Attorney General Eric Holder sought help from the public on Wednesday in renewed efforts by federal authorities to find the killer of an assistant U.S. attorney who was fatally shot through a window in his Seattle home.
Assistant U.S. Attorney Thomas Wales is believed to be the only federal prosecutor to die in the line of duty, although authorities have not established a motive in the 2001 slaying.
"We will never give up our search for the truth," said Holder, who came to Seattle to reassure friends and family of his former colleague that the investigation remained active, even after 10 years.
He emphasized that new information was coming in on a regular basis. But law enforcement officials believe witnesses who hold the key to solving the crime possibly are too afraid to come forward.
Wales was 49 when he was killed on the night of Oct. 11, 2001, as he sat at his computer in the home in the Queen Anne neighborhood. The shots went through a window from his backyard.
The longtime federal prosecutor mostly handled white-collar crimes and had been active in a gun-control group.
His son, Tom Wales, told The Associated Press that anniversaries, like this 10th one, are for the public. They remember their dad every day, especially at happy times such as his sister's wedding earlier this month, he said.
"We're patient," he said, a reference to the time that has passed since his father's death. "We know this kind of complicated investigation can take a very long time indeed."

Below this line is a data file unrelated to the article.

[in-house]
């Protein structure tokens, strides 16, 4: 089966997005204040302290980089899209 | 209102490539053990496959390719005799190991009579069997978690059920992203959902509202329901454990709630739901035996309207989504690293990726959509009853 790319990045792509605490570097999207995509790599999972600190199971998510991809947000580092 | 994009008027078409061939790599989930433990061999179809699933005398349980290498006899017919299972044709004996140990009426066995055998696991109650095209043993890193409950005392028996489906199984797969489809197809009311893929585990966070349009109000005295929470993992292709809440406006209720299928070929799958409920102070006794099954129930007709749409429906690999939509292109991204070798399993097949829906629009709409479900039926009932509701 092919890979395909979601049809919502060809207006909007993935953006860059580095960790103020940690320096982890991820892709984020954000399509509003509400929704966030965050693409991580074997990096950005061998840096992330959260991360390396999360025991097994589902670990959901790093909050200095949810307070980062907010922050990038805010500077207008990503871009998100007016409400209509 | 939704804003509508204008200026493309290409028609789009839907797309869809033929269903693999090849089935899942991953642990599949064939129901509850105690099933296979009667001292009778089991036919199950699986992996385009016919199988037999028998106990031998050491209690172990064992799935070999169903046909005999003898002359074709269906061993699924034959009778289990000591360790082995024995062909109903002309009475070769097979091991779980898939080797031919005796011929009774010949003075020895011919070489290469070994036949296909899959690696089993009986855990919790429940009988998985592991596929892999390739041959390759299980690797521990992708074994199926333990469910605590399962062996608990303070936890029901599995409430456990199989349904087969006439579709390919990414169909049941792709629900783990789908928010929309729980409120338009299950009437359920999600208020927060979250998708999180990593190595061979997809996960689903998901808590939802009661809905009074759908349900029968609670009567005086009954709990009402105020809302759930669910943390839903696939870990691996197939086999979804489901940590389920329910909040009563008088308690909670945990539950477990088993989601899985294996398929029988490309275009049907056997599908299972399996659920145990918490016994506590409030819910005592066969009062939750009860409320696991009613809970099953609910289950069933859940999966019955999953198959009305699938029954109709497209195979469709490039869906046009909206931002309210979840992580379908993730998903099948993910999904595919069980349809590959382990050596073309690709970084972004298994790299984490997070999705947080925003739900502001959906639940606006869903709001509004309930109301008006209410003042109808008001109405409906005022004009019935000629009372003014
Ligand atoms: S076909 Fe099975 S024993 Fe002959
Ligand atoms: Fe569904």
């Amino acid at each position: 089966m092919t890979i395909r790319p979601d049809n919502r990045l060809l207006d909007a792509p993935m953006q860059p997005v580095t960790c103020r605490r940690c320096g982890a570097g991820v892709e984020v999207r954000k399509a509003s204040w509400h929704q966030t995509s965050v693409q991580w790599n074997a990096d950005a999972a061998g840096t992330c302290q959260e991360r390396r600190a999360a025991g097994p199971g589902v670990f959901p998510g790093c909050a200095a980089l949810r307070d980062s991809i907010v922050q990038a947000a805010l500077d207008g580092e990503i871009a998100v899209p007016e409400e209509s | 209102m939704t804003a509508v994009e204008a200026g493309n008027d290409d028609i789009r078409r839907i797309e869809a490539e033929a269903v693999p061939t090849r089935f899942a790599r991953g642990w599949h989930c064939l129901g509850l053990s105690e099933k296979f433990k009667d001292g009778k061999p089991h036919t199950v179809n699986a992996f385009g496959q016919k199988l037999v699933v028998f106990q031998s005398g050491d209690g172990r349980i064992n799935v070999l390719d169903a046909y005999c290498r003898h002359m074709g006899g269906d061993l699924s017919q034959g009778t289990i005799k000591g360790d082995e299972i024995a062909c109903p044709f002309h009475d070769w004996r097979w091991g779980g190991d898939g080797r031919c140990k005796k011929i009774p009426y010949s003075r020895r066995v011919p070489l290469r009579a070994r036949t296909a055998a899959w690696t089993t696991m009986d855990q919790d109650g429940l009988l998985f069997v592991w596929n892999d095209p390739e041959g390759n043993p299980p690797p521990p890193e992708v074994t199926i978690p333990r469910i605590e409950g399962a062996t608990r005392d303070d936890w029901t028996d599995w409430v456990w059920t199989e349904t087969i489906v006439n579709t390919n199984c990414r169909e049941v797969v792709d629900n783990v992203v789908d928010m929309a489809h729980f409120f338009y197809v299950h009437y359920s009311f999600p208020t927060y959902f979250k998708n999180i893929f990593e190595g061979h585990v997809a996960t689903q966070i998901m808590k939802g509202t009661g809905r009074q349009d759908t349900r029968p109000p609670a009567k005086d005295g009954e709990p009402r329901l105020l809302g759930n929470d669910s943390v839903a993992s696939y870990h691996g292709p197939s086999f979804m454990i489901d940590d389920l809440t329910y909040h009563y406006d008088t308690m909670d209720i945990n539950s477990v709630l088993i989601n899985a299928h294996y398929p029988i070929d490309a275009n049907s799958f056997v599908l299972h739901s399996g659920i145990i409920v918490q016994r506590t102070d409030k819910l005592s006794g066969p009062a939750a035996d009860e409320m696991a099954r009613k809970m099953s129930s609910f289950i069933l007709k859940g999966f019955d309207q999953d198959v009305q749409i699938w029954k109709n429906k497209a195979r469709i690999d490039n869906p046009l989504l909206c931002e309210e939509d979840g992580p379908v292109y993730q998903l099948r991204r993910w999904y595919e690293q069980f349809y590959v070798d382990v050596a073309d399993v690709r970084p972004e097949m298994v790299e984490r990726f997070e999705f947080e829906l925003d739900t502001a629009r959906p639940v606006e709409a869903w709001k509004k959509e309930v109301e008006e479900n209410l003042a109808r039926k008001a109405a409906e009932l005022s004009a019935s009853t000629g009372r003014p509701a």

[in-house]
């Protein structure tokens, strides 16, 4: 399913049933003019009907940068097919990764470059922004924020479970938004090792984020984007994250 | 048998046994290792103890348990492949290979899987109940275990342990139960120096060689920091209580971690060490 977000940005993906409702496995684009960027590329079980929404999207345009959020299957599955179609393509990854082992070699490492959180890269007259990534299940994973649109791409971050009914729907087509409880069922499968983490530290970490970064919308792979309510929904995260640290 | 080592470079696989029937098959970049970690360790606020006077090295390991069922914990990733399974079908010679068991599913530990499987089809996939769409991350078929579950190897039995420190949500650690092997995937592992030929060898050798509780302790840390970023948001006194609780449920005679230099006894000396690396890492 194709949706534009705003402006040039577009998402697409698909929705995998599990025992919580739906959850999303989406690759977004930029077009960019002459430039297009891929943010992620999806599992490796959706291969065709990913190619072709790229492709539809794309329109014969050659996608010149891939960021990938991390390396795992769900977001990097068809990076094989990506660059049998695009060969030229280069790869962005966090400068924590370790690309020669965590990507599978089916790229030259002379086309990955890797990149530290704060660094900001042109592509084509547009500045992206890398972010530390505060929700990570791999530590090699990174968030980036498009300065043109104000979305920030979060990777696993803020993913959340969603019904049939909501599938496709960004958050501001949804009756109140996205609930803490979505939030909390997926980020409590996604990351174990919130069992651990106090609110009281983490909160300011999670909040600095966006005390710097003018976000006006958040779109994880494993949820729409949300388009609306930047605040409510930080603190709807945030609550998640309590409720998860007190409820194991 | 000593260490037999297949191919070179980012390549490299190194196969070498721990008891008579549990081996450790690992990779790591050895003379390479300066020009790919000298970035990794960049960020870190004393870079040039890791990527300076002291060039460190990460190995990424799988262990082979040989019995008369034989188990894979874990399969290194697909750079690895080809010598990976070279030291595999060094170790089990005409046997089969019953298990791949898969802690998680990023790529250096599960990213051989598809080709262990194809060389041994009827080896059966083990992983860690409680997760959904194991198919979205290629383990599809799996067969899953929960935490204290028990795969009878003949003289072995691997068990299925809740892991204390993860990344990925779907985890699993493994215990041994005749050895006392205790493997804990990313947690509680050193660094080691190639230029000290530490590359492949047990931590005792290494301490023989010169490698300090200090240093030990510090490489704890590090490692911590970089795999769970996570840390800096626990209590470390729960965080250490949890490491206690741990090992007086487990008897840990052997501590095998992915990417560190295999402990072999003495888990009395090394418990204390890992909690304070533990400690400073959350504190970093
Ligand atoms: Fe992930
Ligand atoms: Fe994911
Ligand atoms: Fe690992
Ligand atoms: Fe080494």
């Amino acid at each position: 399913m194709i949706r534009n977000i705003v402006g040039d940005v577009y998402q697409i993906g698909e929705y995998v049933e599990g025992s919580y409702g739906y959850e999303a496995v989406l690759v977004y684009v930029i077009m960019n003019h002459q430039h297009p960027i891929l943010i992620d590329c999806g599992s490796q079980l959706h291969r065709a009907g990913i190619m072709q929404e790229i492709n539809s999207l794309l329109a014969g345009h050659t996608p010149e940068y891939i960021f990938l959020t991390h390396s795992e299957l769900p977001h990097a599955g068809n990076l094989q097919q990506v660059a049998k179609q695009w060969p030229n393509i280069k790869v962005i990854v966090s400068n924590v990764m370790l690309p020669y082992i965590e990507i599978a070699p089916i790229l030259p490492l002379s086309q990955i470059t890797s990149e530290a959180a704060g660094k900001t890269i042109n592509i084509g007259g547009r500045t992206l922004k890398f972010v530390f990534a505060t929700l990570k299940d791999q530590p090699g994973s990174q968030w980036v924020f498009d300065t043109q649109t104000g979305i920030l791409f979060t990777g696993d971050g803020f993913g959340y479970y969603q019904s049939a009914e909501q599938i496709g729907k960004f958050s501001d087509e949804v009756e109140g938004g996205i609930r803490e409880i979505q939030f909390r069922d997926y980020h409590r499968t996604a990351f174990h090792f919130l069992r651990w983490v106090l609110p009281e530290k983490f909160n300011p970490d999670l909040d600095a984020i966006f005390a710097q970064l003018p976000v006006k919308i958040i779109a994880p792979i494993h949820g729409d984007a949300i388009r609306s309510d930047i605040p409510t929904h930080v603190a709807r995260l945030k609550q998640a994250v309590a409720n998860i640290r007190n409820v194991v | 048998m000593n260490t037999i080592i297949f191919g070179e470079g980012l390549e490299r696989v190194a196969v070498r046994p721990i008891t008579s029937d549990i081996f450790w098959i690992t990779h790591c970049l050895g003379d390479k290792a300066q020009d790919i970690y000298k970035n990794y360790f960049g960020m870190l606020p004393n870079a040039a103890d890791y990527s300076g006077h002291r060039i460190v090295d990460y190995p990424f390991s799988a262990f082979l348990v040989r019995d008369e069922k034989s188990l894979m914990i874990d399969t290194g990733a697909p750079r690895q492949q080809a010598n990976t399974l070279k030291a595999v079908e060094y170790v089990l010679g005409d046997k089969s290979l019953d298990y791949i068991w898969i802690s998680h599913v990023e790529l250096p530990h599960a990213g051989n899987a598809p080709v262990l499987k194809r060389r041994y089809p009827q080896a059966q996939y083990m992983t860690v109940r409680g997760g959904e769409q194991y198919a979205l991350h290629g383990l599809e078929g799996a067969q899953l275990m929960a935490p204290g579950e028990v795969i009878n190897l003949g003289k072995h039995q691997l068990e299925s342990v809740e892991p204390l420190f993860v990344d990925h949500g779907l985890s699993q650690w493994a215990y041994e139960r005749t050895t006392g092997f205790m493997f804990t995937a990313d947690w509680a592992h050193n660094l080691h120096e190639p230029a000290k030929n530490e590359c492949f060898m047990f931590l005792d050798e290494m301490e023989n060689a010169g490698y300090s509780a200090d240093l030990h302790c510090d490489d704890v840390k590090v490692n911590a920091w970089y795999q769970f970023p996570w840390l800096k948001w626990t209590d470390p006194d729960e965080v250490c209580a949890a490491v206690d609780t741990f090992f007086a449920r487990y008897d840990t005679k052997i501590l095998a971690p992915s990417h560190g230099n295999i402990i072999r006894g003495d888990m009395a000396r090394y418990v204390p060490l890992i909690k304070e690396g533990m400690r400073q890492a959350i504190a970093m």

"Things have been progressing every year," added Amy Wales, his sister.
In a video created for the case and in their comments to the media, both children said Wales was respected in his community and at his job, but he was primarily a great father.
Amy Wales urged witnesses to be brave and make an effort for justice, just as her father did during his career.
Tom Wales compared his father to the character Jimmy Stewart played in "It's a Wonderful Life," and talked about the ways he affected other people's lives, from planting trees on the top of Queen Anne hill to climbing mountains with his children.
For a time, police and FBI focused on an airline pilot who was bitter over being prosecuted by Wales in a case involving the sale of helicopter parts. His home in the Seattle suburb of Bellevue was searched three times, but he was not charged.
A Bellevue gun dealer also was arrested as a material witness in the case because he had purchased parts for a handgun like the one used to kill Wales. A unique gun barrel had been used in the shooting.
The gun dealer was convicted in 2007, but the conviction was overturned in 2009.
Wales' killing remained a top priority of the FBI, said Gregory Fowler, the head of the bureau's office in Portland. The Justice Department has offered a $1 million reward for information leading to a conviction of the shooter.
"We know there are people out there who haven't come forward," Fowler said. "Even the smallest clue may help."